The impact of the event wasn’t fully understood by most of the 135-plus people who gathered for the dedication ceremony on the morning of Sept. 18, 2009. The setting of the brass cap marker and observation of its new position using the Trimble R8 GPS equipment held the fascination of some of the surveyors present.
But the real spirit overshadowing the event was unmistakable as Larry Cesspooch (translated Whitebelly), Ute spiritual storyteller, began speaking. “I have struggled with what to say today because this is not a good thing for us,” he said, referring to his tribal members. “It’s like showing you something that’s always going to remind you what happened. But we can’t change the past. We can only move forward.” He then proceeded around the marker in prayer beginning at the north, following the compass points to the east, south and west, and finishing by again facing north. Cesspooch blessed the historical marker with a nearly inaudible traditional Ute prayer while waving an eagle wing across a smoldering rope of sweet grass. “What comes through the eagle feathers comes from the Maker. The sweet grass smoke can change negative to positive. … You all have souls,” he said. “Pray for the same thing.”
Jerry Tapoof expressed his mixed sentiments, as well. While considering it an honor to dedicate a portion of his family’s land--a portion of their heritage--for the construction of the highway turnout and marker, there was, as he said, the other side to the story. However, despite his mixed feelings, he said, “We have to come together as human beings.”
At a gathering following the dedication, a presentation was made by Dan Webb on the history of the surveys following in the footsteps of C.L. DuBois. Danial Perry, assistant professor, Engineering and Graphics Design Technology department, Utah Valley University, gave a presentation on a key corner recovery project of the corners of the Uintah Reservation boundary funded by a Communities of Engaged Learning grant. I made a presentation on the history of the reservation, much of which has been recounted here, with the hope that I would be able to instill, if only briefly, some of the passions stirred by my involvement with this project. Following my presentation, three half-size (20 x 45-inch) framed reproductions of the “Wagon Road from Salt Lake City to Uintah Agency, Utah, October 1878” were presented to the Uintah and Duchesne county commissions and to the Ute tribe to thank them for their support of the commemoration project and to convey UCLS’s desire to improve the highway of communication between the county governments, the Ute tribe and the surveying profession through the Certified Federal Surveyor program. Commemorative brass cap replicas of the initial point were also given to members of the Tapoof family for their generous gift of their family’s heritage, without which none of the project would have been possible.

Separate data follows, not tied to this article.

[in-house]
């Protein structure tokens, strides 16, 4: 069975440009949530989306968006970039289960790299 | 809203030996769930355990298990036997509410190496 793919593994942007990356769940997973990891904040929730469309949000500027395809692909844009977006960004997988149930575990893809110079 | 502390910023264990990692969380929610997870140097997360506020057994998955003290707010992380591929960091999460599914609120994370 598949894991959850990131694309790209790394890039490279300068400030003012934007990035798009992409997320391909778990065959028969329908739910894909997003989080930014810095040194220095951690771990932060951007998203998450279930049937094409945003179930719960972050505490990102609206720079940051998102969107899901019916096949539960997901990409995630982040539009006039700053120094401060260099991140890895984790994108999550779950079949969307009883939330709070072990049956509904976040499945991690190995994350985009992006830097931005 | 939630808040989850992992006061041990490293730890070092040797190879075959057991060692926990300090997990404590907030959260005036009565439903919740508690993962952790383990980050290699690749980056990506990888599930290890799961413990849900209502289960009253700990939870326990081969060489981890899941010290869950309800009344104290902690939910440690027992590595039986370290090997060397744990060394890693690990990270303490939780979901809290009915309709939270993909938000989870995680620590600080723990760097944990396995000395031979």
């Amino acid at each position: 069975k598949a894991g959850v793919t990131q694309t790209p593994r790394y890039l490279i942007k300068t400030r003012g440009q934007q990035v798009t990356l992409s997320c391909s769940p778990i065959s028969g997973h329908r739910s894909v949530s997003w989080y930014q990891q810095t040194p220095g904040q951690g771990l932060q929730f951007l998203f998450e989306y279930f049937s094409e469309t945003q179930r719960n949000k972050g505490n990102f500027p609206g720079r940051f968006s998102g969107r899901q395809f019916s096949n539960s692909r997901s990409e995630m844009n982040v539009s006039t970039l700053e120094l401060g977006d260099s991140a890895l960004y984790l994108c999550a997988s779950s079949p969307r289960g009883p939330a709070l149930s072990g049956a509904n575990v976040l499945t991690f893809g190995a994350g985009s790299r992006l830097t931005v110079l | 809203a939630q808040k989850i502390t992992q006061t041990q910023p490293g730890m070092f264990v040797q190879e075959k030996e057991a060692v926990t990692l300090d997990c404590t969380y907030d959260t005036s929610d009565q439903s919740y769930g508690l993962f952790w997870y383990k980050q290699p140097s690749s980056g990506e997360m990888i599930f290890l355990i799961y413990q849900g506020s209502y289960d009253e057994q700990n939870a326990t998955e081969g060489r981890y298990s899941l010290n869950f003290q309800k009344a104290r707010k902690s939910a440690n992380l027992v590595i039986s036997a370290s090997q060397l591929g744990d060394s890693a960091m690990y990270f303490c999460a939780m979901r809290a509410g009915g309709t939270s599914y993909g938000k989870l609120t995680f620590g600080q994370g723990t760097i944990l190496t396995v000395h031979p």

Many books have been written about surveying and the particular marks left upon the surface of the Earth. This project, which opened my eyes to the heritage of the Ute people and the strength of their character, left its mark upon me.
1. Initial Points of the Rectangular Survey System, C. Albert White; 430 (1996)
2. Deseret News, Sep 25, 1861
3. Indian Agent J.J. Critchlow, of the Uintah Agency, served from 1870 to 1882 during a time when appointed agents typically served between a few months to two years. He is still considered a “white hero” by the Ute tribe.
4. 24 Stat. L. 388
5. 32 Stat. L. 263
6. 33 Stat. L. 1069
7. On April 2, 1902, The New York Times ran the headline, “Uintah Fight Compromise – Bill Throwing Open Indian Lands Reported to Senate – Outcome of Dispute Over Certain Mining Lease Grants – Partial Victory for People of Utah.” Along with a report of “queer things” showing government officials engaged in lease grants of reservation land, the article announced that “the representation made to the Indians was that, if they did not agree to the lease, their ‘Great Father’ at Washington would take their lands away from them.”